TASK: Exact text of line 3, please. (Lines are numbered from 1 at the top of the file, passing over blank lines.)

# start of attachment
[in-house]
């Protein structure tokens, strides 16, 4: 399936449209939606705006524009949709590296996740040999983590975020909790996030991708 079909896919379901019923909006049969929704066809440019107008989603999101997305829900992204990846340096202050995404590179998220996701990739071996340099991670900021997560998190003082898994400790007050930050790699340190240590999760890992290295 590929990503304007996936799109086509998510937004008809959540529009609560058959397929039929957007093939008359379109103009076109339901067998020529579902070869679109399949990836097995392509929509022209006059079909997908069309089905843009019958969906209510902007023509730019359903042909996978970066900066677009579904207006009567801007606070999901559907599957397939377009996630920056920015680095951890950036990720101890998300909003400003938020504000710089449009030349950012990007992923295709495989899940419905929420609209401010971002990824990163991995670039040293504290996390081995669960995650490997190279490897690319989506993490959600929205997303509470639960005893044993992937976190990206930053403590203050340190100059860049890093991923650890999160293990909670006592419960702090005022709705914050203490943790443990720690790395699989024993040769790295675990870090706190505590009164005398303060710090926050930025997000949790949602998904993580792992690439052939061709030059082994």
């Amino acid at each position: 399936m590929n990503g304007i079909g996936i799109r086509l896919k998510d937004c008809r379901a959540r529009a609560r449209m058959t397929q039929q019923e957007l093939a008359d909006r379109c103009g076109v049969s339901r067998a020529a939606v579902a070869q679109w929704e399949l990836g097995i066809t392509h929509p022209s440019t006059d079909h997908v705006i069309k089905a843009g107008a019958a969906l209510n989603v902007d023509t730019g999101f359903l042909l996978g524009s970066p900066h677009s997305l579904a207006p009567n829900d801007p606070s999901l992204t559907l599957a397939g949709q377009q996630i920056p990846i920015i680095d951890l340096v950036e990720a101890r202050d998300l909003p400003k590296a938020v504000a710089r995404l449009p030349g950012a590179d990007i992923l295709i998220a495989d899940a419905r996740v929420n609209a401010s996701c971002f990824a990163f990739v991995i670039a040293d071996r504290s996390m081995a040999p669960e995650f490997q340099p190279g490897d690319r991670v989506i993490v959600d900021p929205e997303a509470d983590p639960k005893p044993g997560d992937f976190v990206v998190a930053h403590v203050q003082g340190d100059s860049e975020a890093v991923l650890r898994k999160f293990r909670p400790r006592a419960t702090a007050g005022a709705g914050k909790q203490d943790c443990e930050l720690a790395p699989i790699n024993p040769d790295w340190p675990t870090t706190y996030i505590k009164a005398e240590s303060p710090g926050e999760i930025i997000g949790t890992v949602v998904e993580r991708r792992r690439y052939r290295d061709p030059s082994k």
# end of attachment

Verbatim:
């Amino acid at each position: 399936m590929n990503g304007i079909g996936i799109r086509l896919k998510d937004c008809r379901a959540r529009a609560r449209m058959t397929q039929q019923e957007l093939a008359d909006r379109c103009g076109v049969s339901r067998a020529a939606v579902a070869q679109w929704e399949l990836g097995i066809t392509h929509p022209s440019t006059d079909h997908v705006i069309k089905a843009g107008a019958a969906l209510n989603v902007d023509t730019g999101f359903l042909l996978g524009s970066p900066h677009s997305l579904a207006p009567n829900d801007p606070s999901l992204t559907l599957a397939g949709q377009q996630i920056p990846i920015i680095d951890l340096v950036e990720a101890r202050d998300l909003p400003k590296a938020v504000a710089r995404l449009p030349g950012a590179d990007i992923l295709i998220a495989d899940a419905r996740v929420n609209a401010s996701c971002f990824a990163f990739v991995i670039a040293d071996r504290s996390m081995a040999p669960e995650f490997q340099p190279g490897d690319r991670v989506i993490v959600d900021p929205e997303a509470d983590p639960k005893p044993g997560d992937f976190v990206v998190a930053h403590v203050q003082g340190d100059s860049e975020a890093v991923l650890r898994k999160f293990r909670p400790r006592a419960t702090a007050g005022a709705g914050k909790q203490d943790c443990e930050l720690a790395p699989i790699n024993p040769d790295w340190p675990t870090t706190y996030i505590k009164a005398e240590s303060p710090g926050e999760i930025i997000g949790t890992v949602v998904e993580r991708r792992r690439y052939r290295d061709p030059s082994k």